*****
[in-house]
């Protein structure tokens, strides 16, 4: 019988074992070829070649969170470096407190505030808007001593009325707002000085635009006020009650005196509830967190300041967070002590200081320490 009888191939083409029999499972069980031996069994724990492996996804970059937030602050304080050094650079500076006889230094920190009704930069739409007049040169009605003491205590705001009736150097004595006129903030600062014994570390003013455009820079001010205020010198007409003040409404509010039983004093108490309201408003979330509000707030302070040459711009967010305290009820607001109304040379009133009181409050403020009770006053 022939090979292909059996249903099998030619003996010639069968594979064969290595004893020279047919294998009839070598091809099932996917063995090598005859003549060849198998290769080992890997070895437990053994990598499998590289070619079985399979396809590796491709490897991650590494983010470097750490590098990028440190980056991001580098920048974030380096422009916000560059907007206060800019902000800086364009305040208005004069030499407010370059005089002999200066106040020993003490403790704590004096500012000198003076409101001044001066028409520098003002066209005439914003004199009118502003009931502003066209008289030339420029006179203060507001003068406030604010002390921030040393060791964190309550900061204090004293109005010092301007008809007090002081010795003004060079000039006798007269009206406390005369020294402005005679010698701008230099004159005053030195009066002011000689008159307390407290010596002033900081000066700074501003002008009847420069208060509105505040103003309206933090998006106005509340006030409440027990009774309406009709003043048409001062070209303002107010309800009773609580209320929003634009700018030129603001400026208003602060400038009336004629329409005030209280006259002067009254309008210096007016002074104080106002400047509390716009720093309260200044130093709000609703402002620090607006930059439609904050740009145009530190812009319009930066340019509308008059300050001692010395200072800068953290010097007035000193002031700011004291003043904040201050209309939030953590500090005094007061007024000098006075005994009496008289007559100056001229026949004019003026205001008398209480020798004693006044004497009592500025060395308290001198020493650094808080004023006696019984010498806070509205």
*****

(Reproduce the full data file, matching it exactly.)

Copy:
[in-house]
């Protein structure tokens, strides 16, 4: 019988074992070829070649969170470096407190505030808007001593009325707002000085635009006020009650005196509830967190300041967070002590200081320490 009888191939083409029999499972069980031996069994724990492996996804970059937030602050304080050094650079500076006889230094920190009704930069739409007049040169009605003491205590705001009736150097004595006129903030600062014994570390003013455009820079001010205020010198007409003040409404509010039983004093108490309201408003979330509000707030302070040459711009967010305290009820607001109304040379009133009181409050403020009770006053 022939090979292909059996249903099998030619003996010639069968594979064969290595004893020279047919294998009839070598091809099932996917063995090598005859003549060849198998290769080992890997070895437990053994990598499998590289070619079985399979396809590796491709490897991650590494983010470097750490590098990028440190980056991001580098920048974030380096422009916000560059907007206060800019902000800086364009305040208005004069030499407010370059005089002999200066106040020993003490403790704590004096500012000198003076409101001044001066028409520098003002066209005439914003004199009118502003009931502003066209008289030339420029006179203060507001003068406030604010002390921030040393060791964190309550900061204090004293109005010092301007008809007090002081010795003004060079000039006798007269009206406390005369020294402005005679010698701008230099004159005053030195009066002011000689008159307390407290010596002033900081000066700074501003002008009847420069208060509105505040103003309206933090998006106005509340006030409440027990009774309406009709003043048409001062070209303002107010309800009773609580209320929003634009700018030129603001400026208003602060400038009336004629329409005030209280006259002067009254309008210096007016002074104080106002400047509390716009720093309260200044130093709000609703402002620090607006930059439609904050740009145009530190812009319009930066340019509308008059300050001692010395200072800068953290010097007035000193002031700011004291003043904040201050209309939030953590500090005094007061007024000098006075005994009496008289007559100056001229026949004019003026205001008398209480020798004693006044004497009592500025060395308290001198020493650094808080004023006696019984010498806070509205």